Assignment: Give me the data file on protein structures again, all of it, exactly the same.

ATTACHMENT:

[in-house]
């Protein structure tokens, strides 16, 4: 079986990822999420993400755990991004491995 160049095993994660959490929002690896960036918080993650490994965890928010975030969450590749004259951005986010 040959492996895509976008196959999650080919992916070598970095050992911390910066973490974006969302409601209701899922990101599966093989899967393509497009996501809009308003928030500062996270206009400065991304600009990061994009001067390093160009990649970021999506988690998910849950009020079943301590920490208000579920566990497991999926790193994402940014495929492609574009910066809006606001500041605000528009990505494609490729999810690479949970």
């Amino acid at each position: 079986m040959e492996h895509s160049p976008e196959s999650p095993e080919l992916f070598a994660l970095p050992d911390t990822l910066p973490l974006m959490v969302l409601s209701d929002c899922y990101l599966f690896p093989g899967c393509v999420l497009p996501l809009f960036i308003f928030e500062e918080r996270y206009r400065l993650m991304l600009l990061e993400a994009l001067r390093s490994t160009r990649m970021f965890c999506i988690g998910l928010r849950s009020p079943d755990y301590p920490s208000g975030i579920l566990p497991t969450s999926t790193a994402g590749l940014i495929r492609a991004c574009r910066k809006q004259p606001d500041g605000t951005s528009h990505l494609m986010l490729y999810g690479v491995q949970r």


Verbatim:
[in-house]
């Protein structure tokens, strides 16, 4: 079986990822999420993400755990991004491995 160049095993994660959490929002690896960036918080993650490994965890928010975030969450590749004259951005986010 040959492996895509976008196959999650080919992916070598970095050992911390910066973490974006969302409601209701899922990101599966093989899967393509497009996501809009308003928030500062996270206009400065991304600009990061994009001067390093160009990649970021999506988690998910849950009020079943301590920490208000579920566990497991999926790193994402940014495929492609574009910066809006606001500041605000528009990505494609490729999810690479949970």
């Amino acid at each position: 079986m040959e492996h895509s160049p976008e196959s999650p095993e080919l992916f070598a994660l970095p050992d911390t990822l910066p973490l974006m959490v969302l409601s209701d929002c899922y990101l599966f690896p093989g899967c393509v999420l497009p996501l809009f960036i308003f928030e500062e918080r996270y206009r400065l993650m991304l600009l990061e993400a994009l001067r390093s490994t160009r990649m970021f965890c999506i988690g998910l928010r849950s009020p079943d755990y301590p920490s208000g975030i579920l566990p497991t969450s999926t790193a994402g590749l940014i495929r492609a991004c574009r910066k809006q004259p606001d500041g605000t951005s528009h990505l494609m986010l490729y999810g690479v491995q949970r």